fourth person had been present during the alleged ill-treatment. This is
said to show that the investigating authorities were unbiased and conducted
the necessary investigations impartially.
4.11 The results of the investigations would have been the same even if
preliminary examinations had been conducted by a court of law or the file
had been sent back to the investigating judge. The witnesses and the accused
persons questioned by police officers during the preliminary investigations
were again questioned at length by the judge at the trial. Hence, any
possible faults of the preliminary investigation would have been corrected
at that time. Acceding to the request made on 6 November 1996 by the
representative of the complainant to return the file to the investigating
judge would have been counterproductive, as it would not have produced any
new results and would have created a considerable delay in the criminal
4.12 The State party finally contends that the prerequisites enshrined in
the Convention have not been fulfilled in the case at issue and considers
that the Committee should declare the complaint inadmissible.
Comments by the Complainant
5. In a letter, dated 28 July 1999, the complainant stated that he had
submitted all relevant information.
Decision on Admissibility
6. At its twenty-third session, in November 1999, the Committee considered
the admissibility of the complaint under article 22 of the Convention. In
the case under consideration the Committee noted that the communication was
not anonymous and that the same matter was not being nor had been examined
under another procedure of international investigation or settlement. It
also noted that complainant's statement that all domestic remedies had been
exhausted. The State party did not contest that statement. Moreover, the
Committee considered that the complaint did not constitute an abuse of the
right of submission of such communications nor was it incompatible with the
provisions of the Convention. It held that the observations submitted by the
State party concerned the merits rather than the admissibility issue. The
Committee, therefore, found that no obstacles to the admissibility of the
complaint existed. Accordingly, the Committee declared the complaint
admissible on 18 November 1999.
State Party's Observations on the Merits
7.1 In it submission dated 9 June 2000, the State party refers to its
previous presentation of the facts of the case.
7.2 In response to a request by the Committee, the State party submits
information on the procedure set forth in its domestic legislation to deal
with complaints of torture. The State party contends that remedies are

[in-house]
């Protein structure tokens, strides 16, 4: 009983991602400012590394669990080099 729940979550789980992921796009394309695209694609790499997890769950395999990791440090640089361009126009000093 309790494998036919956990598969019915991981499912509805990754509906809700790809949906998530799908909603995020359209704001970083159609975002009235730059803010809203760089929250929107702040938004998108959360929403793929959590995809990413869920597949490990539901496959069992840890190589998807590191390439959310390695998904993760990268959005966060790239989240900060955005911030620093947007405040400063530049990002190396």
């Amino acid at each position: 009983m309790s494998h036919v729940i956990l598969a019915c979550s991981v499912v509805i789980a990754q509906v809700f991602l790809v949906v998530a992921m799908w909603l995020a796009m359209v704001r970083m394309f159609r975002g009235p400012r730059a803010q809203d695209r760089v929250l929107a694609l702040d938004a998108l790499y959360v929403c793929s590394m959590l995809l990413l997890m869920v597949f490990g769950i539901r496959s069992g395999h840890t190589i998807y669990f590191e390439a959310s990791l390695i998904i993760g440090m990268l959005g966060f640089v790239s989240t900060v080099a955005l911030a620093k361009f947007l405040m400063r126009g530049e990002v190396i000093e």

available, which in their entirety ensure a prompt and impartial examination
of cases of alleged torture that meet the requirements of article 13 of the
Complainant's Comments on the Merits
8.1 In his submission of 8 January 2002, the complainant makes additional
submission confirming his previous claims.
8.2 He submits that notwithstanding the State party's claim that adequate
investigations were undertaken into the allegations of torture, in fact, the
Criminal Investigations Office did not take any adequate or effective
measure to identify the fourth person who was present during the
ill-treatment. The only inquiry mentioned by the State party was the summons
of the complainant to appear at the Criminal Investigation Office to
identify a photograph, on 30 August 1996. The complainant argues that he
refused to cooperate because, at that time, only police investigations were
carried out, without participation of judicial authorities, and the
complainant did not trust the independence of these investigations.
8.3 The complainant further submits that the Public Prosecutor's Office is
not an impartial and independent authority for the investigation of
allegations against members of the security organs, as it is subject to
orders by the Federal Minister of Justice. The complainant argues that only
the investigative judge, whose independence is guaranteed by article 87 of
the Federal Constitution of Austria, would be adequate to carry out such
investigations. In the present case, the Regional Criminal Court refused to
take action through the investigative judge.
Consideration of the Merits
9.1 The Committee has considered the present complaint in the light of all
information made available by the parties, as provided for in article 22,
paragraph 4, of the Convention.
9.2 The Committee notes the complainant's claim that the State party was in
breach of article 13 of the Convention, because the Regional Criminal Court
failed to open a judicial investigation into his allegations of torture. He
contends that only a judicial investigation could be considered impartial.
In this connection the Committee observes that the decision of the Regional
Criminal Court of 25 November 1996 reveals that the court took into account
all evidence presented by the complainant and the prosecutor when deciding
to acquit the three policemen. The Committee finds that the complainant has
failed to substantiate in what way the investigations conducted by the State
party were not impartial within the meaning of article 13 of the Convention.
10. The Committee against Torture concludes that the State party did not
violate the rule laid down in article 13 of the Convention and that, in the
light of the information submitted to it, no finding of any violation of any
other provisions of the Convention can be made.